Google Unloads Motorola Set-Top Business
Google has lopped off another chunk of unwanted Motorola operations, selling its set-top business to Arris Group, where it's a much better fit. "Arris tended to be more on the networking side, and the next logical step in the set top box business is to create a home gateway. Acquiring Motorola Home will fit very nicely with Arris' networking gear," said iSuppli analyst Jordan Selburn.
Dec 20, 2012 2:53 PM PT
Google announced Thursday that it was selling its Motorola Mobility set-top box division, Motorola Home, to Arris Group for US$2.35 billion. The deal, which has been approved by the boards of both companies, is expected to close by the second half of next year.
Under the terms of the agreement, Google will receive $2.05 billion in cash, along with $300 million in Arris shares, which will give the search giant a 15.7 percent stake in the company. Google acquired the set-top business earlier this year with its $12.5 billion acquisition of Motorola Mobility.
"The industry faces its biggest technology transformation, and together Arris and Motorola will be able to accelerate related innovations such as the introduction of the IP Connected Home environments that service providers need and that their consumers crave," said Motorola Mobility CEO Dennis Woodside.
Fitting the Pieces Together
There were two main contenders for the Motorola Home purchase, Arris and Pace, but Arris was the one to step forward and close the deal. It makes good strategic sense for the company.
"It is an interesting acquisition from a strategic point of view," said Jordan Selburn, senior principal analyst of consumer platforms at IHS iSuppli, "but this is like a python eating a gazelle. Arris was certainly not as large as Motorola and now has swallowed up that much larger company."
The deal could position Arris very nicely in the home networking space. This purchase will likely allow the cable equipment maker to bolster its patent portfolio -- a move that is notable, as Google essentially looked to Motorola Mobility for much the same reason. It could also allow Arris to license other Google-owned Motorola patents.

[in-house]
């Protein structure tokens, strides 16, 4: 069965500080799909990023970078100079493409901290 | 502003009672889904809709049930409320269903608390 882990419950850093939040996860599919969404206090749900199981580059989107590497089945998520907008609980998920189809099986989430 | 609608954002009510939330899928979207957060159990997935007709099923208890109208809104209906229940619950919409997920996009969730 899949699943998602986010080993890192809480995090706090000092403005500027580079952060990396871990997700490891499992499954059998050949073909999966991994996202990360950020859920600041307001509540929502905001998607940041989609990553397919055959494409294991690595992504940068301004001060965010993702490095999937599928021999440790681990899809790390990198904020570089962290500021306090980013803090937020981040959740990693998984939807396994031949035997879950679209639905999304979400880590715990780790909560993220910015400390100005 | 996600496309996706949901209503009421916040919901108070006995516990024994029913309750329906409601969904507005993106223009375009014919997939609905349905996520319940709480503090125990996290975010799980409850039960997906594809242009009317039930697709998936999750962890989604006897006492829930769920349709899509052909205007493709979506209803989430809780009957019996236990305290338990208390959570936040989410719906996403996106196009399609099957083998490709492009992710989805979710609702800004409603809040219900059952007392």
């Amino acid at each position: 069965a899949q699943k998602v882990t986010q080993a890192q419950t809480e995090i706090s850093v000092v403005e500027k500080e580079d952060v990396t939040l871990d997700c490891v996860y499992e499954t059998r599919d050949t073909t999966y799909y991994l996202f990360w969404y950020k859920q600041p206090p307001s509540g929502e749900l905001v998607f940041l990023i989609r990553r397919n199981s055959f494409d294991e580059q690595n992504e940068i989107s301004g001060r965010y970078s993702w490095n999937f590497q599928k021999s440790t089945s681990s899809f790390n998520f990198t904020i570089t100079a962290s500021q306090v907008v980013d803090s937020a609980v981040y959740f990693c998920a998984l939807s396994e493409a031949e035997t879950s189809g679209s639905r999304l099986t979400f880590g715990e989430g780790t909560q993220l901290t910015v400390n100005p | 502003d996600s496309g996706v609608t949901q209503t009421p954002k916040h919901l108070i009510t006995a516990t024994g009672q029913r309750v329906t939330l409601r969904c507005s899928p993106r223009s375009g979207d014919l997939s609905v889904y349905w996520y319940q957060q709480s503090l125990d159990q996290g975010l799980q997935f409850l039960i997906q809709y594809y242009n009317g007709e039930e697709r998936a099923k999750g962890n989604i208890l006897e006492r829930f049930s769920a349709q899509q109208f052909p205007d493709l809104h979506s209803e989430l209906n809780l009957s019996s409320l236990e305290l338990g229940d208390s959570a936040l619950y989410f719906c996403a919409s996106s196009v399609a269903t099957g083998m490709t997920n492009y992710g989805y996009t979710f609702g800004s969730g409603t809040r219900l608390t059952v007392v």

"This acquisition is a nice strategic fit," said Selburn. "Arris tended to be more on the networking side, and the next logical step in the set top box business is to create a home gateway. Acquiring Motorola Home will fit very nicely with Arris' networking gear."
It could be argued that Arris is a better fit with Motorola's components than Google ever was.
"The Google acquisition of Motorola was always a bit puzzling and in fact still is," telecommunications analyst Jeff Kagan told the E-Commerce Times. "What was the primary reason -- to get Motorola patents or to keep them away from others like Apple?"
Biting Into Apple TV
The bigger question is why Google would sell off the set top business if were serious about Google TV.
"This was a zero margin business that Google had no interest in," said Rob Enderle, principal analyst at the Enderle Group. "They just wanted the IP from Motorola for phones. Google has no desire to build a TV, and I don't blame them -- it is a horrid market to enter."
This sale isn't likely to change the boundaries of Google's battle with Apple for domination of the living room.
"In some respects, that battle has already happened," iSuppli's Selburn told the E-Commerce Times. "We're not sure what Apple TV would be like, and they've already shown us what they have with their set top box and the direction of what Apple TV might take."
Moreover, although the rumors of Apple following up in this category continue, little has been seen, he added.
Google TV 2.0
The final piece in this is that the sale likely doesn't affect Google's ability to bring out a set-top box of its own down the line.
"Google TV 1.0 was not a success by any stretch of the word," said Selburn "And they have shown they don't need to be in the set top business. They could increase their market presence with a third party, but Motorola wouldn't have made a big difference. Having Motorola's set top box technology in-house wasn't going to help Google."